Late 20th Century Scottish Gaelic Revival

Contributed by Michael Newton

The high rates of emigration throughout the 19th century placed literary-minded Gaels into many corners of North America. There is continuous evidence of literary production in both rural and urban settings throughout the 19th century and early 20th century, but the number of active poets drops off dramatically between the World Wars. Ronald Black has remarked that the prose and poetry of Aonghas Y. MacGilleFhaolain (1879-1962) could be said to “mark the stirrings – regrettably still-born – of a modern Gaelic literature in Cape Breton” (An Tuil, p. 729).

With the dire shortage of formal institutions to protect and develop the cultural norms of Highland immigrant groups, the language and literary traditions were sustained in North America – as in modern Scotland – almost solely by people embedded in kinship networks and living in close physical proximity. These informal structures and contexts were inadequate to sustain Gaelic in the face of anglophone (and in the case of Quebec, francophone) hegemony, however, and the penetration of the dominant majority culture into the “last strongholds” of Highland settlements during the course of the 20th century sounded something of a death knell.

This analysis in general terms is clear by viewing the dates during which Scottish Gaelic poets have flourished. One means of doing so is by selecting the When Flourished timeline and looking at the blue bars (representing Scottish Gaelic).

Given the near total death of Gaelic in North American immigrant communities, the rebirth of Gaelic literary activity that is apparent since the late 20th century – even if small in size – is something of a minor miracle, then. Most of those involved in this new literary activity to date have been people who have learnt Gaelic as adults and have attained high levels of fluency, despite the virtual absence of institutional support. They have themselves, in turn, helped to create new communities of practice by teaching Gaelic to others and helping to run Gaelic organizations, the most important of which have been An Comunn Gàidhealach Ameireaganach – a North American association with a strong core in the Washington, D.C. area – and Slighe nan Gàidheal in the greater Seattle area.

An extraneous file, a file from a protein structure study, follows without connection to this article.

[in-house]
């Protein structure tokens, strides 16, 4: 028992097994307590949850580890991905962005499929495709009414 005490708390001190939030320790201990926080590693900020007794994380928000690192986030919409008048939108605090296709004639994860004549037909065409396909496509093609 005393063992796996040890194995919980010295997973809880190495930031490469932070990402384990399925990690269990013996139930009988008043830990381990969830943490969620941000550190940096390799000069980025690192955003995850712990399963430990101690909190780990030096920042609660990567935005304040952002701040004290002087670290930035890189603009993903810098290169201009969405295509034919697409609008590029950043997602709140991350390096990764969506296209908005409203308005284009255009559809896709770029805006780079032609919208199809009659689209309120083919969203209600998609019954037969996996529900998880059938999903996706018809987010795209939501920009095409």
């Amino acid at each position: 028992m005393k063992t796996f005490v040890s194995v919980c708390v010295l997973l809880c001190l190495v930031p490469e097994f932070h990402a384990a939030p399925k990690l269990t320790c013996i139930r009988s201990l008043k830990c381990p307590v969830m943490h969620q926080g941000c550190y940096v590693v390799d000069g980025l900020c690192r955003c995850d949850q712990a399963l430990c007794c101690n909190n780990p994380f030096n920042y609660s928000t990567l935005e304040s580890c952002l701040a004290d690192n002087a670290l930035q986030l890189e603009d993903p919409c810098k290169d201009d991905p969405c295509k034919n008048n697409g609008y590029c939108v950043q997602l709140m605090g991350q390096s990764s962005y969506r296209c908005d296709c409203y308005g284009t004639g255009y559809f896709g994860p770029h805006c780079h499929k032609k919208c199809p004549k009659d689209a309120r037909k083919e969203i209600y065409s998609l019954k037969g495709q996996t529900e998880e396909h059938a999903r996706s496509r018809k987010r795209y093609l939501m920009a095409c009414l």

The “Gaelic revival poets” (my own term) are people who were drawn to the Gaelic language largely on the strength of its traditions of song and poetry. Through their participation in learning and performing songs and their keen interest in the literary tradition, this dedicated cadre have been slowly re-establishing the North American Gaelic literary scene, despite the lack of living mentors and shortage of audiences in local communities. While some have benefitted from formal education in Scotland or Cape Breton, or friends from those communities, most are best described as autodidactic language activists.

Their poetry spans a spectrum from strictly conventional in style and local in scope, to innovatively “modern” in style and global in scope. Lodaidh MacFhionghain of Nova Scotia – whose father is a native Gaelic speaker –, despite being a strong advocate for tradition, is arguably the most experimental of the group, having composed a great deal of free verse about contemporary life. In 2011 An Comann Gàidhealach of Scotland awarded him the Bardic Crown for the verse in his book Famhair agus dàin Ghàidhlig eile / Giant and other Gaelic poems, the first time that the award was given to someone outside of Scotland.

What this phenomenon suggests to me is that Gaelic literary activity is being sustained in North America by members of virtual communities of affinity who engage with each other not on the basis of kinship or geographical proximity, but on the basis of their enthusiasm for the language and culture, a strong component of which is usually song. While some people have Gaelic-speaking ancestry, many do not and do not see it as necessarily relevant. This revival also demonstrates that the Gaelic literary canon is a rich and compelling resource in itself and that aspiring poets who study it carefully can find models and materials that can form the basis of new contemporary literary efforts.